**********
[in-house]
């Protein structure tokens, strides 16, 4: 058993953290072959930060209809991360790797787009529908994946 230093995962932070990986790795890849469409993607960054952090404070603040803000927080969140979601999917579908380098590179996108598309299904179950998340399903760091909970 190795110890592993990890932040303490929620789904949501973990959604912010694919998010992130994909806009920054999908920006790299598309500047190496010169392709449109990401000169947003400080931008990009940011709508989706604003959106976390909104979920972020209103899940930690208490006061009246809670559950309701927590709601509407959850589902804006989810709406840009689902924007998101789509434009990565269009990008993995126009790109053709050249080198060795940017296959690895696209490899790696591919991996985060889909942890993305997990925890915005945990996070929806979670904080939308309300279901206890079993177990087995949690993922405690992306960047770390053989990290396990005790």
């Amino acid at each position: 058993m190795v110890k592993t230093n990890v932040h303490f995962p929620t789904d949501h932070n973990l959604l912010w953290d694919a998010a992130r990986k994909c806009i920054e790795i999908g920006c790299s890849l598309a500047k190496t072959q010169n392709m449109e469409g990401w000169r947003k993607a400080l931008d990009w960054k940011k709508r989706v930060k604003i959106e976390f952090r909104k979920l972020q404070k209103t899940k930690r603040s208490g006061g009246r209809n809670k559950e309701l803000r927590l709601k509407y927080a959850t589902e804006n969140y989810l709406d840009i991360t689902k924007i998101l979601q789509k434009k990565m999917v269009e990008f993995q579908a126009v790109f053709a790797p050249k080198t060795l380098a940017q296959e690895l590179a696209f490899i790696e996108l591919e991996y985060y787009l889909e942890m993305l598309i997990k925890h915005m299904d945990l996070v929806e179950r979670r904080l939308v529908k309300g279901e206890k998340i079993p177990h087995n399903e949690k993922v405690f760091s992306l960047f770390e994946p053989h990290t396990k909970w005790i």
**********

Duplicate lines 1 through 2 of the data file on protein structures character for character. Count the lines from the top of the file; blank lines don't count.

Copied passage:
[in-house]
């Protein structure tokens, strides 16, 4: 058993953290072959930060209809991360790797787009529908994946 230093995962932070990986790795890849469409993607960054952090404070603040803000927080969140979601999917579908380098590179996108598309299904179950998340399903760091909970 190795110890592993990890932040303490929620789904949501973990959604912010694919998010992130994909806009920054999908920006790299598309500047190496010169392709449109990401000169947003400080931008990009940011709508989706604003959106976390909104979920972020209103899940930690208490006061009246809670559950309701927590709601509407959850589902804006989810709406840009689902924007998101789509434009990565269009990008993995126009790109053709050249080198060795940017296959690895696209490899790696591919991996985060889909942890993305997990925890915005945990996070929806979670904080939308309300279901206890079993177990087995949690993922405690992306960047770390053989990290396990005790």